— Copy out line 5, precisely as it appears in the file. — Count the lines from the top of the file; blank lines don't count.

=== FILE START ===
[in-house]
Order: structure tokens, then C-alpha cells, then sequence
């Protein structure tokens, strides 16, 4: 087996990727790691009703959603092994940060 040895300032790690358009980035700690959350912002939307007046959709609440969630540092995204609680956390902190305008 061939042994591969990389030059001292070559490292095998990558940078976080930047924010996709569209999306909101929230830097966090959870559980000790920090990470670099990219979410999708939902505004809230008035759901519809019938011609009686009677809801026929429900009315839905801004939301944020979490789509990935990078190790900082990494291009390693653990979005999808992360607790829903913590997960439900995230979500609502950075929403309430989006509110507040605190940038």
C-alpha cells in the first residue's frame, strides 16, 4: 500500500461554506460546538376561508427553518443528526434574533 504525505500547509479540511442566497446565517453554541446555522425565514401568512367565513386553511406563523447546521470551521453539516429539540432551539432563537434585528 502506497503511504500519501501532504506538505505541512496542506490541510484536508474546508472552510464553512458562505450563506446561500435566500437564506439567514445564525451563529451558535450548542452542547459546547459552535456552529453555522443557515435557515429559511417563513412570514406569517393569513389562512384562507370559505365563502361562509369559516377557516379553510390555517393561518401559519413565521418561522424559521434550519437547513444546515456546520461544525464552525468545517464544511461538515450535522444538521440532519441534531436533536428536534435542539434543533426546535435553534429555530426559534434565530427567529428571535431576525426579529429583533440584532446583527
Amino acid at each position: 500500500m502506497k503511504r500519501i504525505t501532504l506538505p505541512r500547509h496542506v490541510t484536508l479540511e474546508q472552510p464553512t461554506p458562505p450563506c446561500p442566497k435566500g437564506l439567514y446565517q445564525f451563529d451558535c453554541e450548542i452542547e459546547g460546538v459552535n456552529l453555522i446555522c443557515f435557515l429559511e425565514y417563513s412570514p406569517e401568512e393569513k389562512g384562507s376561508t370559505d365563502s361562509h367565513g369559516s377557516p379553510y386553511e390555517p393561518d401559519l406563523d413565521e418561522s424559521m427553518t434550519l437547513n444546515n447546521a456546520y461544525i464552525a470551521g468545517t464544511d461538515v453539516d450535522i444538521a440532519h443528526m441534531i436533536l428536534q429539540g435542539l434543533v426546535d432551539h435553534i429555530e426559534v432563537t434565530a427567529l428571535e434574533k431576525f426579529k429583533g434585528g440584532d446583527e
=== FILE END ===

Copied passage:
Amino acid at each position: 500500500m502506497k503511504r500519501i504525505t501532504l506538505p505541512r500547509h496542506v490541510t484536508l479540511e474546508q472552510p464553512t461554506p458562505p450563506c446561500p442566497k435566500g437564506l439567514y446565517q445564525f451563529d451558535c453554541e450548542i452542547e459546547g460546538v459552535n456552529l453555522i446555522c443557515f435557515l429559511e425565514y417563513s412570514p406569517e401568512e393569513k389562512g384562507s376561508t370559505d365563502s361562509h367565513g369559516s377557516p379553510y386553511e390555517p393561518d401559519l406563523d413565521e418561522s424559521m427553518t434550519l437547513n444546515n447546521a456546520y461544525i464552525a470551521g468545517t464544511d461538515v453539516d450535522i444538521a440532519h443528526m441534531i436533536l428536534q429539540g435542539l434543533v426546535d432551539h435553534i429555530e426559534v432563537t434565530a427567529l428571535e434574533k431576525f426579529k429583533g434585528g440584532d446583527e